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I can't speak specific to bikes but overall insurance companies just run the numbers for totaling vs fixing. If the repairs exceed the value of the bike or car then they will total it and if they don't they will op to fix it instead. So if your bike is brand new and is valued at $9,000.00 and the repairs are $5,000.00 then it is a pretty simple decision for them to pay to fix it, they save $4,000.00 by not totaling it.

I'm pretty much the opposite of you as far as expecting an accident. I've only been riding a year but I'm confident in my riding in so much as I don't try to ride beyond my ability however I ride like I expect everyone to hit me. I expect everyone to slam on their brakes and to pull out in front of me, already had one do that, and to change lanes right into me. I hope that this anticipation is what will keep me safe.
 

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On my last dealing with insurance, was told they will total at 2/3 the value, and they make up the difference selling the bike for salvage. That $9000 bike would be totaled at $6000 damage but they pay you current purchase price, then sell with a salvage title for $3000.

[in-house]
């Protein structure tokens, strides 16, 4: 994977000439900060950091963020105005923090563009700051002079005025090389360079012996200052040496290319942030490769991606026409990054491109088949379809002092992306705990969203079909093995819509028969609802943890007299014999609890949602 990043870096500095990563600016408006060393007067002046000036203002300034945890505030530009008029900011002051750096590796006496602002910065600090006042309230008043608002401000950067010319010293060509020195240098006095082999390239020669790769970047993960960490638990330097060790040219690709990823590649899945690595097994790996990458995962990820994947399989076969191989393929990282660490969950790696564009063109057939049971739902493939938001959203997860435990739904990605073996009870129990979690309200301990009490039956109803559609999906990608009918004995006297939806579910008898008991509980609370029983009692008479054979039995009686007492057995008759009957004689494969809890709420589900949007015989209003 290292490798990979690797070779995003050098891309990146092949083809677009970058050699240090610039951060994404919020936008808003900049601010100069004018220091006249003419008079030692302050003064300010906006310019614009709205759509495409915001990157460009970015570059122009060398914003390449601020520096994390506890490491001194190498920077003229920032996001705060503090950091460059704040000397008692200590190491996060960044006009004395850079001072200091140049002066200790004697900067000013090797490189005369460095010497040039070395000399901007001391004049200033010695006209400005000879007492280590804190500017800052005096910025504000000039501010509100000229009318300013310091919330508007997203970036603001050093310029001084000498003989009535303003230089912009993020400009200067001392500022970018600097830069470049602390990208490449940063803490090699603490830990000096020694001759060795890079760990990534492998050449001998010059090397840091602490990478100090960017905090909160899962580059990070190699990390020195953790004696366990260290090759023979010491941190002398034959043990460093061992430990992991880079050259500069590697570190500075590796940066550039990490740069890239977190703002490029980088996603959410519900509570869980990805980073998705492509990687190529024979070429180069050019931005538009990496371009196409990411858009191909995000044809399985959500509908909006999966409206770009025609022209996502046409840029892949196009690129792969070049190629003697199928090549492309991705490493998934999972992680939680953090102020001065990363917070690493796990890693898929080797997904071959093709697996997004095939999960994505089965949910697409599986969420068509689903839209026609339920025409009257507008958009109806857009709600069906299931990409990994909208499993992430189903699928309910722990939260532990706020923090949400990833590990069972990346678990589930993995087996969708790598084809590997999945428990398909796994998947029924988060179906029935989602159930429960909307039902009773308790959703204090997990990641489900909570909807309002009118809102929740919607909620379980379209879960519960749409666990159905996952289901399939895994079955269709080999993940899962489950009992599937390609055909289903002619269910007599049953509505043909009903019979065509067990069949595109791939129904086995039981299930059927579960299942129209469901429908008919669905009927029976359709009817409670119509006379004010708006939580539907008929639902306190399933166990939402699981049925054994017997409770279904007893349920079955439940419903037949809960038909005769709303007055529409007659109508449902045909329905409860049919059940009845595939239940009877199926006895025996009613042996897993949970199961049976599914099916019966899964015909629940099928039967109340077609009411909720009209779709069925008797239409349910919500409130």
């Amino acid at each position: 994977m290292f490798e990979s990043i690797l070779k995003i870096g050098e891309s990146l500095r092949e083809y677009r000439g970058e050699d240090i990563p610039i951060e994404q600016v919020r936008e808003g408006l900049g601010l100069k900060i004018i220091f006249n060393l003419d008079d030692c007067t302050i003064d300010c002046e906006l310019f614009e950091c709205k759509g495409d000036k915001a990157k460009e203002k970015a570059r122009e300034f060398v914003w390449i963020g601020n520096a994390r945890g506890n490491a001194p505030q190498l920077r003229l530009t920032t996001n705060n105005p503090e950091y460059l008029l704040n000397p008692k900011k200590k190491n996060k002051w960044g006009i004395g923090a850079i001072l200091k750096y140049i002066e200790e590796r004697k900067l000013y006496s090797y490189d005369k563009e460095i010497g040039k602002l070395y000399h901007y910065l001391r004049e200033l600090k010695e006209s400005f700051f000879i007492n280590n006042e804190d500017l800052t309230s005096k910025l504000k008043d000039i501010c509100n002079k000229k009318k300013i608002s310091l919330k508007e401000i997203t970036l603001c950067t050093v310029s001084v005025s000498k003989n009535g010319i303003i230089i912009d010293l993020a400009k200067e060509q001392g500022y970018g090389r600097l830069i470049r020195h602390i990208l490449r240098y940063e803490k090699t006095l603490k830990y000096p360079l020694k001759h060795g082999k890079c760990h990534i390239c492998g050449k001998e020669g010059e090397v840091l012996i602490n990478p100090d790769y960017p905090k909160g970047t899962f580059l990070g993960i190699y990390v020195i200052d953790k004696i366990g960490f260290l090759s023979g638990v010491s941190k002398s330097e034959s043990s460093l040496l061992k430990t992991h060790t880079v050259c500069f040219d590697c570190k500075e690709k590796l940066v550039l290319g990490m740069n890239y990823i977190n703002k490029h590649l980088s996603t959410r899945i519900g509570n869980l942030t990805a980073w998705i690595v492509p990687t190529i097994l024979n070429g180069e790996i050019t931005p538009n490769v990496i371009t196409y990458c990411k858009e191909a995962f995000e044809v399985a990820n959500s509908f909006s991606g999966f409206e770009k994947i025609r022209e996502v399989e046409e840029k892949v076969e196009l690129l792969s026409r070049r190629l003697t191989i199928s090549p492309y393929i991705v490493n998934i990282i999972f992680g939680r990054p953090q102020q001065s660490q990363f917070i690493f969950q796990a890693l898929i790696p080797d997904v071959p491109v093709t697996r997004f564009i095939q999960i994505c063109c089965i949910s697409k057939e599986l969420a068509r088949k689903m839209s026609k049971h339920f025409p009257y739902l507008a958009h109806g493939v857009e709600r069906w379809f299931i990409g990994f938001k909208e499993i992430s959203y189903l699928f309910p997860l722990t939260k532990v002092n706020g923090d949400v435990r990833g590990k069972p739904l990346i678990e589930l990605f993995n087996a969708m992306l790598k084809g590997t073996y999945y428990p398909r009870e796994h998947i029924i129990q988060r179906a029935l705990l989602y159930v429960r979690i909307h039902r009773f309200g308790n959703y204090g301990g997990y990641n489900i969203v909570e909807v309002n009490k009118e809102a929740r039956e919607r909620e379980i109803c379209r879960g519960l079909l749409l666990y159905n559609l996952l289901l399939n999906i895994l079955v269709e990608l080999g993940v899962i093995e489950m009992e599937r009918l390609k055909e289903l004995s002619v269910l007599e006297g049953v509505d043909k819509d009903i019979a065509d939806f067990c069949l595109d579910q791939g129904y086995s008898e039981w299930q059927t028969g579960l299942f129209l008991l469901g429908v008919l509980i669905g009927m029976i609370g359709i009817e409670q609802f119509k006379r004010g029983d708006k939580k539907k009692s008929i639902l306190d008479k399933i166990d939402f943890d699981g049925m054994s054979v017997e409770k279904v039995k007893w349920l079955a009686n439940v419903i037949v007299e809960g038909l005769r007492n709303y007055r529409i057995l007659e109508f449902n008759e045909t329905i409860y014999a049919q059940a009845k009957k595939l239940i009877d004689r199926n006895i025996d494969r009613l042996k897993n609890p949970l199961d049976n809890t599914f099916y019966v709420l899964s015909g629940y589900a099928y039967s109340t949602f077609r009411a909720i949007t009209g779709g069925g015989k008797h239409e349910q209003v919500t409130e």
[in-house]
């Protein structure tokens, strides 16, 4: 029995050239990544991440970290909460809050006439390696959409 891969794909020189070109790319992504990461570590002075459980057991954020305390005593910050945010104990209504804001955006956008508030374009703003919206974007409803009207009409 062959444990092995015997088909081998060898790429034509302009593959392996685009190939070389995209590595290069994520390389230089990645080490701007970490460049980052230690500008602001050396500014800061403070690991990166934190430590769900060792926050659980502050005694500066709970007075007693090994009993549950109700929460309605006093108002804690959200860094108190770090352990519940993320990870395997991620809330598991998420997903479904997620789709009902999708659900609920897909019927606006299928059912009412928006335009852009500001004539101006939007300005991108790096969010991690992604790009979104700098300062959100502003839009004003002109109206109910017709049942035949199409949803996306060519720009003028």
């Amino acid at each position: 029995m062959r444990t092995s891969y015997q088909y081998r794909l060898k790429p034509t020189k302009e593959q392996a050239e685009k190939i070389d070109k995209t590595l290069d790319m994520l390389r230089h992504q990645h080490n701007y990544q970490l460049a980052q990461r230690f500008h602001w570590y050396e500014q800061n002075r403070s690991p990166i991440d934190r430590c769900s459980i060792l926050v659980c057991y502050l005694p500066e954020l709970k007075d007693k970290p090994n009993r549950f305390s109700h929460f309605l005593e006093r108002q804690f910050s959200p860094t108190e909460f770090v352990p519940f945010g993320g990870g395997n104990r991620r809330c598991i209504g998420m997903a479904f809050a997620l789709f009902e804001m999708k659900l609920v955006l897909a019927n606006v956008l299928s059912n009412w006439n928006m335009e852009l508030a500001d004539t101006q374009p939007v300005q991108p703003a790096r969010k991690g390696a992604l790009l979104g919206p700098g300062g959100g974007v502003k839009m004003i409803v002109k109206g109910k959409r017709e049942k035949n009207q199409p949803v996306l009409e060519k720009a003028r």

Sent from Motorcycle.com Free App
 

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Hope you feel better soon glad to hear you were not hurt badly. I ride around Toronto everyday and never believe that I will not be in an accident......I pay attention keep my distance and enjoy my ride. Never be complacent around here....drivers are nuts!


Good thing the police charged the other guy, depending on your Ontario policy and your driving record at least it should not affect your rates (also live in Ontario).Unfortunately the accident will show up on the abstract for the bike make sure you get copies of all of the repair bills so if you sell it you can show what was done.